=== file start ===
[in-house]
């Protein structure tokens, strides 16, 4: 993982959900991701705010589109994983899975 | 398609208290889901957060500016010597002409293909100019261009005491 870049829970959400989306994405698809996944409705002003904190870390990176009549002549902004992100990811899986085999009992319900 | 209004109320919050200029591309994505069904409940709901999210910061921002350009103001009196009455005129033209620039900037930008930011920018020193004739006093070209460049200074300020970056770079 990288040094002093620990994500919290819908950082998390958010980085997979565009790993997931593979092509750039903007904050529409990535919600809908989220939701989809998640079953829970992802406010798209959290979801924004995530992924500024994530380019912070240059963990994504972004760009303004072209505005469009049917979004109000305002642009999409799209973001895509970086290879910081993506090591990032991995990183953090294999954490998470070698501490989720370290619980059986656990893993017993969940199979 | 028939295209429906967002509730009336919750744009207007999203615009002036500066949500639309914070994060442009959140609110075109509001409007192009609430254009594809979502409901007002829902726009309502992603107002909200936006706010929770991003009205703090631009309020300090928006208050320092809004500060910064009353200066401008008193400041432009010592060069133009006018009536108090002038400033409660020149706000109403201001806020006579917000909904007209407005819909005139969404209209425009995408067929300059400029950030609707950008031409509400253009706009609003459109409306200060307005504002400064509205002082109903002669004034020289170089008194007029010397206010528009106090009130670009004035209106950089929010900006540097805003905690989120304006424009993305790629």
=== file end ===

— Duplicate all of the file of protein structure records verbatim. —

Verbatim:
[in-house]
């Protein structure tokens, strides 16, 4: 993982959900991701705010589109994983899975 | 398609208290889901957060500016010597002409293909100019261009005491 870049829970959400989306994405698809996944409705002003904190870390990176009549002549902004992100990811899986085999009992319900 | 209004109320919050200029591309994505069904409940709901999210910061921002350009103001009196009455005129033209620039900037930008930011920018020193004739006093070209460049200074300020970056770079 990288040094002093620990994500919290819908950082998390958010980085997979565009790993997931593979092509750039903007904050529409990535919600809908989220939701989809998640079953829970992802406010798209959290979801924004995530992924500024994530380019912070240059963990994504972004760009303004072209505005469009049917979004109000305002642009999409799209973001895509970086290879910081993506090591990032991995990183953090294999954490998470070698501490989720370290619980059986656990893993017993969940199979 | 028939295209429906967002509730009336919750744009207007999203615009002036500066949500639309914070994060442009959140609110075109509001409007192009609430254009594809979502409901007002829902726009309502992603107002909200936006706010929770991003009205703090631009309020300090928006208050320092809004500060910064009353200066401008008193400041432009010592060069133009006018009536108090002038400033409660020149706000109403201001806020006579917000909904007209407005819909005139969404209209425009995408067929300059400029950030609707950008031409509400253009706009609003459109409306200060307005504002400064509205002082109903002669004034020289170089008194007029010397206010528009106090009130670009004035209106950089929010900006540097805003905690989120304006424009993305790629």